Open-source: The Good, The Bad and The Ugly
I have been doing Open-source for a while, I don’t call myself an “expert” or something like that, but I’d like to share my opinion and experience on contributing to, and maintaining open-source code.
So, I’ve been following and contributing to open-source projects for quite a time, and I have had different experiences every time. There are always good and bad experiences along a road, it’s never a heaven, never a hell. I’ve had contributions as small as fixing a typo in README, and as big as adding a new feature to Firefox Developer Tools or refactoring a whole repository!
Here I’m going to share my experiences and what I’ve learned along the way that you should consider if you want to take this road.
I love open-source, it’s awesome how people share their efforts with others, and others give feedback to the maintainer to make the software better. It’s an always-growing system, even if a maintainer stops maintaining, it’s possible to fork a repository and continue it, although not as easy, but possible.
The best part of doing open-source, in my opinion, is building connections and learning from others.
Whether you are maintaining or contributing to a project, you are going to learn new things, it just happens.
If you are a maintainer of a repository with a countable amount of users, you are going to constantly learn your mistakes from others, finding these mistakes by yourself is really hard, because you can’t easily look at a subject the other way, but users have this potential to look at your code with their eyes, seeing mistakes you can’t see.
If you are contributing, following or just exploring projects, you are definitely going to learn, the solutions people suggest to a problem, the way they communicate, etc. Usually, not always, the maintainer has a better knowledge over the subject of project than you, so you are going to learn from him and other contributors by reading their code or exploring the issues and how they’ve been solved. I personally learned a lot this way. I would volunteer to fix a bug, then the maintainer and other contributors would show up to give their suggestions and ideas on the issue, which I would then learn from. I also subscribe to interesting issues that I don’t know how to fix to see how they get solved.
First off, the most annoying thing about open-source contributions is that people (I’m looking at you, maintainers) think that contributors are jobless bored people who don’t know how to spend their time and have come to waste some time on some random open-source project, NO, seriously.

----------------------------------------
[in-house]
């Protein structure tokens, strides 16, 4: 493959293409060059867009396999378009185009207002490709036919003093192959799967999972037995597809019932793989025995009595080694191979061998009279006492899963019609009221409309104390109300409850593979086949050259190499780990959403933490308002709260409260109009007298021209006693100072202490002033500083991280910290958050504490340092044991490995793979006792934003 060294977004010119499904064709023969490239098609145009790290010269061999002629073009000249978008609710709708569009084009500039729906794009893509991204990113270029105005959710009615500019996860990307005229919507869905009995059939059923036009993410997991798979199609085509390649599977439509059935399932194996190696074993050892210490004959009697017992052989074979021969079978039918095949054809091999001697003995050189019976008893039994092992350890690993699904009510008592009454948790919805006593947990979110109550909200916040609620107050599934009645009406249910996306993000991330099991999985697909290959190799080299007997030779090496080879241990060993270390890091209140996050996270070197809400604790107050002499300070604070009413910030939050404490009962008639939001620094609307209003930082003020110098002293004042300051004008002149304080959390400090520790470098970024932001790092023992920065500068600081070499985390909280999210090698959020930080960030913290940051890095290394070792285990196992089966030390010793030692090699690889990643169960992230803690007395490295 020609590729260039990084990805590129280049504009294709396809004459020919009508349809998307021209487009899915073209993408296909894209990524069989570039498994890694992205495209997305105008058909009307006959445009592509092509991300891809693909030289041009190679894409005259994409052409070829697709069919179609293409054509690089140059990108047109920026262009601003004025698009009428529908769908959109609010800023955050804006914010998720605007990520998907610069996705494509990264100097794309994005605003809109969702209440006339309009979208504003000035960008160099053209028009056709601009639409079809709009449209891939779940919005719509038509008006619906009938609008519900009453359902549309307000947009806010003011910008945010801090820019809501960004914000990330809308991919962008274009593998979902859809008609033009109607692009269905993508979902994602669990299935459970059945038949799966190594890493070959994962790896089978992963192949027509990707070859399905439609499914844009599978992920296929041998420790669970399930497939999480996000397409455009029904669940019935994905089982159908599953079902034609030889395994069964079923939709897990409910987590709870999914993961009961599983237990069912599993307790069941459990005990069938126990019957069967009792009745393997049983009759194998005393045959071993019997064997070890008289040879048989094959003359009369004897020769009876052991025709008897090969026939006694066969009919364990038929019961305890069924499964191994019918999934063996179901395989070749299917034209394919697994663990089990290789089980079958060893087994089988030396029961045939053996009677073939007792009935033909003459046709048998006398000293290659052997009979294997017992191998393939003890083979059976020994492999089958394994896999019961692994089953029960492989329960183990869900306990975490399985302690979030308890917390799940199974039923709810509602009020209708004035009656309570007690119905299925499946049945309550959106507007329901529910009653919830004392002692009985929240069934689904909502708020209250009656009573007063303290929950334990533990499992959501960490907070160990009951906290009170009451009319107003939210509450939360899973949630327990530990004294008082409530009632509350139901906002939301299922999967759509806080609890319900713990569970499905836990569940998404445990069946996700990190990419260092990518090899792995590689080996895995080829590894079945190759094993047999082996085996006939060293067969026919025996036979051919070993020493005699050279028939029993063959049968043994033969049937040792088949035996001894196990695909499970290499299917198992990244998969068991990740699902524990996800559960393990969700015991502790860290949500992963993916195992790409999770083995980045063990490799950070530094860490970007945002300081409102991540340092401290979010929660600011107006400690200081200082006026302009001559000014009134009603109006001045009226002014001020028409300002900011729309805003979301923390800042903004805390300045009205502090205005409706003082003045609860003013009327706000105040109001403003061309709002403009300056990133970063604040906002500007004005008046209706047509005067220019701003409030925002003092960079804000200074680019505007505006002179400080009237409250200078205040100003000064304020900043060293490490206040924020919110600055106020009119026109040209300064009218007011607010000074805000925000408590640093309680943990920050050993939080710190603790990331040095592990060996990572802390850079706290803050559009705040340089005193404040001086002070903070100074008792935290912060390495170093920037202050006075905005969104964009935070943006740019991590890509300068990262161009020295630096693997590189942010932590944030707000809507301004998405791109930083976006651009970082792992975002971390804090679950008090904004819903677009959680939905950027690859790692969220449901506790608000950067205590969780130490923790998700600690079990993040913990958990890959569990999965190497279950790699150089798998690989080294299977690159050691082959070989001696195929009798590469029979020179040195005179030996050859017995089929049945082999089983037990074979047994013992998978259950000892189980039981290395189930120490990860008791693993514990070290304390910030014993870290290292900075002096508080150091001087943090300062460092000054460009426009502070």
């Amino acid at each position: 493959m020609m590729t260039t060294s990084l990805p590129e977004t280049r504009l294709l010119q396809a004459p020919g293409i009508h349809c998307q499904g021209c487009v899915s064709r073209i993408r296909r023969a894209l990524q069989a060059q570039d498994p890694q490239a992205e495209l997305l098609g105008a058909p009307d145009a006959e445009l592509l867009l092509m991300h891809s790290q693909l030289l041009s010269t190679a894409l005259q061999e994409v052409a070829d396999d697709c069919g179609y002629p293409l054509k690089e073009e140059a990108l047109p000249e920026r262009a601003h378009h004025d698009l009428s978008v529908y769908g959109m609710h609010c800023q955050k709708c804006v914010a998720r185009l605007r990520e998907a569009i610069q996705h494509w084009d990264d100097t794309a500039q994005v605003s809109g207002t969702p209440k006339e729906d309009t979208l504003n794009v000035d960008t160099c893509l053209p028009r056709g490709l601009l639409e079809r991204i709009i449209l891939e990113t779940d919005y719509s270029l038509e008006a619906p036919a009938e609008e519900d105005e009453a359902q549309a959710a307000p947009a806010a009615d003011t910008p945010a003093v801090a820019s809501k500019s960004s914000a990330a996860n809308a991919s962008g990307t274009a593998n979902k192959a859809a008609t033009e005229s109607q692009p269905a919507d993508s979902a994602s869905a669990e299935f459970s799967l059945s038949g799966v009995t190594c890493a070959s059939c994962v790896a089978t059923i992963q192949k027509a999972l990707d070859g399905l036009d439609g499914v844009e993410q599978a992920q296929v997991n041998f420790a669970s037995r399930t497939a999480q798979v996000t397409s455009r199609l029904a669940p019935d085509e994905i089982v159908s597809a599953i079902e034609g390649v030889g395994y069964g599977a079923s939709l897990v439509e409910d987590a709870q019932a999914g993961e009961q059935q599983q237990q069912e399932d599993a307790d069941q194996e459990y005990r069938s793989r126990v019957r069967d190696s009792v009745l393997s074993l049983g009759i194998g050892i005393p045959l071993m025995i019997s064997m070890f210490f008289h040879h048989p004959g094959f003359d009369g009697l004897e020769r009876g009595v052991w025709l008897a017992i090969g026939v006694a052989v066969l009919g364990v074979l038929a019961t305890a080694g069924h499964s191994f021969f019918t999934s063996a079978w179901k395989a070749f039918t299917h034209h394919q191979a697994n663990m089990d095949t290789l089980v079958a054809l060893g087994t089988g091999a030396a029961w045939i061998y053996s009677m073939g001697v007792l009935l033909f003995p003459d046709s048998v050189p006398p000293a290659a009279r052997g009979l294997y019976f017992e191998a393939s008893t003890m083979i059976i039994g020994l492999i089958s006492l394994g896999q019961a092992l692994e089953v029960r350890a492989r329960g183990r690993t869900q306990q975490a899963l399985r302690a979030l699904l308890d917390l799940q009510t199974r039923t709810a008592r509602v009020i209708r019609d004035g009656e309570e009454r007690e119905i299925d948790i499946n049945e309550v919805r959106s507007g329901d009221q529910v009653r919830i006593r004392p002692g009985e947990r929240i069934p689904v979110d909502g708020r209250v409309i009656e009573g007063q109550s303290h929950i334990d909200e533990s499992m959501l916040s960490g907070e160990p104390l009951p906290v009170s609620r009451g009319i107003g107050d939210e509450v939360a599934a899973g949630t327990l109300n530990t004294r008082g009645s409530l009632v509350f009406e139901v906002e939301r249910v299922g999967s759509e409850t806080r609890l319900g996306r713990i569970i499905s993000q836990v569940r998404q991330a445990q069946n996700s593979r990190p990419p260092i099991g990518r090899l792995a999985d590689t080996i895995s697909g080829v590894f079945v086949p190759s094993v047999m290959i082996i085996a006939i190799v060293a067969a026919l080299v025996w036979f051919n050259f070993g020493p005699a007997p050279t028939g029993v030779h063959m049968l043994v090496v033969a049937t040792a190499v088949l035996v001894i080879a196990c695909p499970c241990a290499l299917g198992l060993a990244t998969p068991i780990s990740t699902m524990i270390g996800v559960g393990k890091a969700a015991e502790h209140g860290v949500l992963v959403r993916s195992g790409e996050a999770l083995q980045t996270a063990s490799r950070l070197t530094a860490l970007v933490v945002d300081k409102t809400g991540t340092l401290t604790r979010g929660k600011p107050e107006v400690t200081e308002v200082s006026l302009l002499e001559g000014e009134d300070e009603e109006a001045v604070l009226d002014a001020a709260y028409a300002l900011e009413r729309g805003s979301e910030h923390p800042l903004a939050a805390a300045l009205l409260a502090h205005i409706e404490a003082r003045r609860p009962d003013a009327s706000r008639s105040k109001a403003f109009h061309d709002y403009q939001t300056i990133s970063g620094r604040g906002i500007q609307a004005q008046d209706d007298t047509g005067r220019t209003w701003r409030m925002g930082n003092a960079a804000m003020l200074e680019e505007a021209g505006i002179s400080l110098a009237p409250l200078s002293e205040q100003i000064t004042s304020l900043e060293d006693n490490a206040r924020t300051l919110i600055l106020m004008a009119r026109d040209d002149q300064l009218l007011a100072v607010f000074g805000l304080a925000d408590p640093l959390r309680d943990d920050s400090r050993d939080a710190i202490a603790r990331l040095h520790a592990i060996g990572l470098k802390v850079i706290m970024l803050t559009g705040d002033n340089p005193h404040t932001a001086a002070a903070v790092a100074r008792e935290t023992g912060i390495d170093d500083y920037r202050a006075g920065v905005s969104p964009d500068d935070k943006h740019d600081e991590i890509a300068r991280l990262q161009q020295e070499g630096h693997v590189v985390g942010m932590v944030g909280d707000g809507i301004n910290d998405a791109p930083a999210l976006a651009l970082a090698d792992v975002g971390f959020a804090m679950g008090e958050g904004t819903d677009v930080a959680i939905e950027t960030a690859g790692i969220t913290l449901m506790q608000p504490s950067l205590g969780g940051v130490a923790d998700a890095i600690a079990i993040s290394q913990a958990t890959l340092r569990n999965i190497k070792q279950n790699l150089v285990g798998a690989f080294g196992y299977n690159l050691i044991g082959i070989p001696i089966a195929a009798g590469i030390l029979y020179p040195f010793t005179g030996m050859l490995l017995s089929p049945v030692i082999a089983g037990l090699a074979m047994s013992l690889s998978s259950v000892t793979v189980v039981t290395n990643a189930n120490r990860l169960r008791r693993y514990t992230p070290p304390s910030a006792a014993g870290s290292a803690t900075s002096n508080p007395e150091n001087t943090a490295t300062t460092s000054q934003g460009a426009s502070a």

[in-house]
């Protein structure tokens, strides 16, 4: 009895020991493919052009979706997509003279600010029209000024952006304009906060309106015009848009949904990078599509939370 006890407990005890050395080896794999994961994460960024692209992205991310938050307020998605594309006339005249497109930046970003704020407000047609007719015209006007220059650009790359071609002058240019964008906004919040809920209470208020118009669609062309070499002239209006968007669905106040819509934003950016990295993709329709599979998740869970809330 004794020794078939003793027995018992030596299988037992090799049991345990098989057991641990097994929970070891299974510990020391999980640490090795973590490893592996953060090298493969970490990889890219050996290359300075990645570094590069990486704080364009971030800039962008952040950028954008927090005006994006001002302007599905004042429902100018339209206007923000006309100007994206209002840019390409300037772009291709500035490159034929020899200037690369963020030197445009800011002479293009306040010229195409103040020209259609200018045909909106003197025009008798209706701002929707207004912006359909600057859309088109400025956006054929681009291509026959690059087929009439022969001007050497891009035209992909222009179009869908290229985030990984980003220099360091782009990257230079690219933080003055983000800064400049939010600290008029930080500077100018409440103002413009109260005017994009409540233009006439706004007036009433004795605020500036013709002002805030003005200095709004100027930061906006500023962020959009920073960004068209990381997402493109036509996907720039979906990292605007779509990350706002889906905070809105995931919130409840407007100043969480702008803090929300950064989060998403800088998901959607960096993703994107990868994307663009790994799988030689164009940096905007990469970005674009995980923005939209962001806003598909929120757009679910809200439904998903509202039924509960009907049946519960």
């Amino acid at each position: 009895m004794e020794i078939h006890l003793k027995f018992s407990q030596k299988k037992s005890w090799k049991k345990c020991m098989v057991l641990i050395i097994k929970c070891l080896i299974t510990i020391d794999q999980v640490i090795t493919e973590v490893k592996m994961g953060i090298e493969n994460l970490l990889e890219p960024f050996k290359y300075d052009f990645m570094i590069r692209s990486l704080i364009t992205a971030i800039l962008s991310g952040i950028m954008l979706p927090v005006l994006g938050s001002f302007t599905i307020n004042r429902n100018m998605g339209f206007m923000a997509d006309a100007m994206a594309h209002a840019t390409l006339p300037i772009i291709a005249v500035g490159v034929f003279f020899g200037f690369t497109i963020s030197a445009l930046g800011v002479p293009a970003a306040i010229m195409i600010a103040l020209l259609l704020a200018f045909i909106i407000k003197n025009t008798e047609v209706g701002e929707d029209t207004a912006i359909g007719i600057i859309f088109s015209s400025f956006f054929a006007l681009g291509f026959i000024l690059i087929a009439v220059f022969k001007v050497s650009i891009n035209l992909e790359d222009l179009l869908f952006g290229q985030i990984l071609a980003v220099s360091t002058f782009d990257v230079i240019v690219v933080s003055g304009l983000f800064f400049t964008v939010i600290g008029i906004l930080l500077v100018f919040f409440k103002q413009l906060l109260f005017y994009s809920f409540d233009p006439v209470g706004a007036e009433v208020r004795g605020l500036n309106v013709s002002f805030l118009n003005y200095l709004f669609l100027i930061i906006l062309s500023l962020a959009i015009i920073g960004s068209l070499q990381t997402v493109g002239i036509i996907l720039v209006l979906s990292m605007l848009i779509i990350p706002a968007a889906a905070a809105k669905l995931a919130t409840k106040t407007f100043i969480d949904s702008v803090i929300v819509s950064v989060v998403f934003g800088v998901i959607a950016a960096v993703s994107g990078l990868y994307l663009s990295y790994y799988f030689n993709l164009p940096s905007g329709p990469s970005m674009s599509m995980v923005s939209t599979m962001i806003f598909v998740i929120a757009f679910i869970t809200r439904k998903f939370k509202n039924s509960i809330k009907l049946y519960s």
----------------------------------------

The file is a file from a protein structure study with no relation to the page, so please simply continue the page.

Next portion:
I have a job, I totally care about my time and I’m not making a Pull-request because I’m bored.
Now, why is that important to know: it has happened to me a couple of times that I ask on an issue:
”- Okay, I’m interested, what exactly has to be done?”
”- Great, please do x, y, z”
… some time later
_”- Here is x, y and z, please review and merge”
_”- Oh, thank you very much, but you know, now that I think of it, I don’t want x, y or even z. Closing.”
and I’m like:
This is the worst thing that can happen to you, try to avoid it, you don’t want your valuable time wasted.
How to avoid it you ask, there is a sign that I’ve found which leads to this problem most of the time and that’s lack of clear specification, just like with clients, if the maintainer doesn’t specify what should be done, you should stop.
It happened to me, just like the past discussion, except he didn’t tell me “Please do x, y, z”, he made himself look
too busy and said: “The title says it all”, no, it doesn’t say it all. “x, y and z” can be implemented in
2^9 ways, and sadly,
you are not going to accept the
192th way, as you “don’t like it”. Do not get trapped in these time-wasting situations, I wish maintainers understood how valuable people’s times are.
The sad part about open-source is, if the maintainer decides not to support the project anymore, people will kind of suffer. If the maintainer abandons the project, the project is almost doomed, as forking and continuing is really hard, reading the code from bottom up and understanding it isn’t easy, and as there is no outcome, people usually decide to abandon a project once they lose interest in the topic.
If I personally lose interest in a project I’ve made, I’ll abandon it, I will try to guide new users through but I usually don’t offer as much support, I have more important things to do, it’s really sad, but true.
To prevent this from happening, you must be able to make money out of your project, or your project must be really interesting and challenging to keep you working on it.
That’s it, please note that everything you read here is my opinion, it’s not a rule, not a judgment, it’s my opinion and experience. If you would like to discuss this further, put a comment below or reach me at twitter.